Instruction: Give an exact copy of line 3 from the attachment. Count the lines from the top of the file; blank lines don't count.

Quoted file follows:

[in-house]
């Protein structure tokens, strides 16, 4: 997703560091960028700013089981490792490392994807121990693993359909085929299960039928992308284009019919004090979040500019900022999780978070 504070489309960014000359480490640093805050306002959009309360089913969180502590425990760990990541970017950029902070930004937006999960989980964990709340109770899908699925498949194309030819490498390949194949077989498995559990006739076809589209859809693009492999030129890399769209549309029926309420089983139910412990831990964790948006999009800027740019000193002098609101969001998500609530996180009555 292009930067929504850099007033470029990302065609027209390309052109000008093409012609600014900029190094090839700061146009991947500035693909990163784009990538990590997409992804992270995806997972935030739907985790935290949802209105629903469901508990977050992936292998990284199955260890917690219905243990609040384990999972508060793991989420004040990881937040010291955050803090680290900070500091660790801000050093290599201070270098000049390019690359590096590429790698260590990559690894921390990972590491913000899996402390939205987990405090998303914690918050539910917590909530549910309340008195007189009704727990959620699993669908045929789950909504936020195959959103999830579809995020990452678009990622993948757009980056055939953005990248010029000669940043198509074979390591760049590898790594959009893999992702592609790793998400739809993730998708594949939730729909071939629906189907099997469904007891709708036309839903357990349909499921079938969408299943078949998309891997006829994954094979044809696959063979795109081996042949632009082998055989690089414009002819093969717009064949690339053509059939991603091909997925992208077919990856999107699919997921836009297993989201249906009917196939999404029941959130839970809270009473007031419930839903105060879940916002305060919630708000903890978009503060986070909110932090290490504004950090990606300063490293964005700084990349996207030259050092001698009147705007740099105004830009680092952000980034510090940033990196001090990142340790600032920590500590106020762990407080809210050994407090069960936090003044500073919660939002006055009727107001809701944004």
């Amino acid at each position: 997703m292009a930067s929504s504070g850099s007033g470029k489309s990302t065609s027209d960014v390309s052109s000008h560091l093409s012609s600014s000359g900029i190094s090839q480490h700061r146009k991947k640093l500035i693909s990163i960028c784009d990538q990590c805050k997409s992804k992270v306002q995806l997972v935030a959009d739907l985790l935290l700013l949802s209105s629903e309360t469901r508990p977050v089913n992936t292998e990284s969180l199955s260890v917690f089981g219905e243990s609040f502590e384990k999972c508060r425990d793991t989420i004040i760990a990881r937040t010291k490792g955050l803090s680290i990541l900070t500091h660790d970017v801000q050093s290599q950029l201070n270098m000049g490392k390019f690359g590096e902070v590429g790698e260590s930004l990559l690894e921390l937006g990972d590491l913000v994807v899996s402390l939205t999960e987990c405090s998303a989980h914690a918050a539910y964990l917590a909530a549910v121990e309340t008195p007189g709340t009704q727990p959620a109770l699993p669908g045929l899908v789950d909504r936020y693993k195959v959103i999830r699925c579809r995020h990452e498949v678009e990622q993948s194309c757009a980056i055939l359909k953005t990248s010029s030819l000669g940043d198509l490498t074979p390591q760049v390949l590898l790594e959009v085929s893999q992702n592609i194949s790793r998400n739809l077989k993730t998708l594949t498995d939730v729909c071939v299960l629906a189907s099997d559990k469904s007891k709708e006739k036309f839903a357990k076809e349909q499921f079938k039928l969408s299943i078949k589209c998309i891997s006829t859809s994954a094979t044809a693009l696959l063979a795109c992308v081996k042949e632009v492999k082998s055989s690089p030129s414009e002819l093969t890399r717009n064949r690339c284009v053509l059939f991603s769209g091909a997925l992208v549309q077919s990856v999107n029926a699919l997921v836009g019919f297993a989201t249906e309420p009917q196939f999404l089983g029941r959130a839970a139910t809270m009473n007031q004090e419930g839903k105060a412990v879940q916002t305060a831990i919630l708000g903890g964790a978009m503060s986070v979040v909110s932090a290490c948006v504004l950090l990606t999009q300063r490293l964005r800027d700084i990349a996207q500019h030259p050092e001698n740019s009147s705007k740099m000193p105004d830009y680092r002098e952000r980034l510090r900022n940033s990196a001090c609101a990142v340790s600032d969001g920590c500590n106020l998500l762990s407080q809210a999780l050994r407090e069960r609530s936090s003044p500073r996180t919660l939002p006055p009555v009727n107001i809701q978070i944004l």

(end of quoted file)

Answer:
């Amino acid at each position: 997703m292009a930067s929504s504070g850099s007033g470029k489309s990302t065609s027209d960014v390309s052109s000008h560091l093409s012609s600014s000359g900029i190094s090839q480490h700061r146009k991947k640093l500035i693909s990163i960028c784009d990538q990590c805050k997409s992804k992270v306002q995806l997972v935030a959009d739907l985790l935290l700013l949802s209105s629903e309360t469901r508990p977050v089913n992936t292998e990284s969180l199955s260890v917690f089981g219905e243990s609040f502590e384990k999972c508060r425990d793991t989420i004040i760990a990881r937040t010291k490792g955050l803090s680290i990541l900070t500091h660790d970017v801000q050093s290599q950029l201070n270098m000049g490392k390019f690359g590096e902070v590429g790698e260590s930004l990559l690894e921390l937006g990972d590491l913000v994807v899996s402390l939205t999960e987990c405090s998303a989980h914690a918050a539910y964990l917590a909530a549910v121990e309340t008195p007189g709340t009704q727990p959620a109770l699993p669908g045929l899908v789950d909504r936020y693993k195959v959103i999830r699925c579809r995020h990452e498949v678009e990622q993948s194309c757009a980056i055939l359909k953005t990248s010029s030819l000669g940043d198509l490498t074979p390591q760049v390949l590898l790594e959009v085929s893999q992702n592609i194949s790793r998400n739809l077989k993730t998708l594949t498995d939730v729909c071939v299960l629906a189907s099997d559990k469904s007891k709708e006739k036309f839903a357990k076809e349909q499921f079938k039928l969408s299943i078949k589209c998309i891997s006829t859809s994954a094979t044809a693009l696959l063979a795109c992308v081996k042949e632009v492999k082998s055989s690089p030129s414009e002819l093969t890399r717009n064949r690339c284009v053509l059939f991603s769209g091909a997925l992208v549309q077919s990856v999107n029926a699919l997921v836009g019919f297993a989201t249906e309420p009917q196939f999404l089983g029941r959130a839970a139910t809270m009473n007031q004090e419930g839903k105060a412990v879940q916002t305060a831990i919630l708000g903890g964790a978009m503060s986070v979040v909110s932090a290490c948006v504004l950090l990606t999009q300063r490293l964005r800027d700084i990349a996207q500019h030259p050092e001698n740019s009147s705007k740099m000193p105004d830009y680092r002098e952000r980034l510090r900022n940033s990196a001090c609101a990142v340790s600032d969001g920590c500590n106020l998500l762990s407080q809210a999780l050994r407090e069960r609530s936090s003044p500073r996180t919660l939002p006055p009555v009727n107001i809701q978070i944004l």